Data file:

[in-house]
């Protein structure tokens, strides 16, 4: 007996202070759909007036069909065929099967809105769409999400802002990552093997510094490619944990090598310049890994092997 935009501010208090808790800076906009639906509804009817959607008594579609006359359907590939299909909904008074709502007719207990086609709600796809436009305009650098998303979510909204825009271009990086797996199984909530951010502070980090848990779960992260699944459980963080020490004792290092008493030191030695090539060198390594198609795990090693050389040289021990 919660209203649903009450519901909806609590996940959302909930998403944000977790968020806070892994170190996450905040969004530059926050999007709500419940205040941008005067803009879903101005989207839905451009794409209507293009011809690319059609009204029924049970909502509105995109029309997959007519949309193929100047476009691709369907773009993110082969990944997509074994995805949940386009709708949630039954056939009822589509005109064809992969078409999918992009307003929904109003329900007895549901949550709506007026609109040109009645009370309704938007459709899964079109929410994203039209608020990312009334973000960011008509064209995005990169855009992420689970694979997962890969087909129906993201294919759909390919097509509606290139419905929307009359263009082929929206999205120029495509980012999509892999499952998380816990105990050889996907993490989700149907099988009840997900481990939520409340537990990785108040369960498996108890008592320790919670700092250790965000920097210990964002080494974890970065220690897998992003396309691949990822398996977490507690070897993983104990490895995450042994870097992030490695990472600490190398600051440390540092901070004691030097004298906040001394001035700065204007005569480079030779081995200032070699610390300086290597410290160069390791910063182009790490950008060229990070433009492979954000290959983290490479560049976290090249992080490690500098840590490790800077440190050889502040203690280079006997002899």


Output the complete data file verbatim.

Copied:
[in-house]
């Protein structure tokens, strides 16, 4: 007996202070759909007036069909065929099967809105769409999400802002990552093997510094490619944990090598310049890994092997 935009501010208090808790800076906009639906509804009817959607008594579609006359359907590939299909909904008074709502007719207990086609709600796809436009305009650098998303979510909204825009271009990086797996199984909530951010502070980090848990779960992260699944459980963080020490004792290092008493030191030695090539060198390594198609795990090693050389040289021990 919660209203649903009450519901909806609590996940959302909930998403944000977790968020806070892994170190996450905040969004530059926050999007709500419940205040941008005067803009879903101005989207839905451009794409209507293009011809690319059609009204029924049970909502509105995109029309997959007519949309193929100047476009691709369907773009993110082969990944997509074994995805949940386009709708949630039954056939009822589509005109064809992969078409999918992009307003929904109003329900007895549901949550709506007026609109040109009645009370309704938007459709899964079109929410994203039209608020990312009334973000960011008509064209995005990169855009992420689970694979997962890969087909129906993201294919759909390919097509509606290139419905929307009359263009082929929206999205120029495509980012999509892999499952998380816990105990050889996907993490989700149907099988009840997900481990939520409340537990990785108040369960498996108890008592320790919670700092250790965000920097210990964002080494974890970065220690897998992003396309691949990822398996977490507690070897993983104990490895995450042994870097992030490695990472600490190398600051440390540092901070004691030097004298906040001394001035700065204007005569480079030779081995200032070699610390300086290597410290160069390791910063182009790490950008060229990070433009492979954000290959983290490479560049976290090249992080490690500098840590490790800077440190050889502040203690280079006997002899």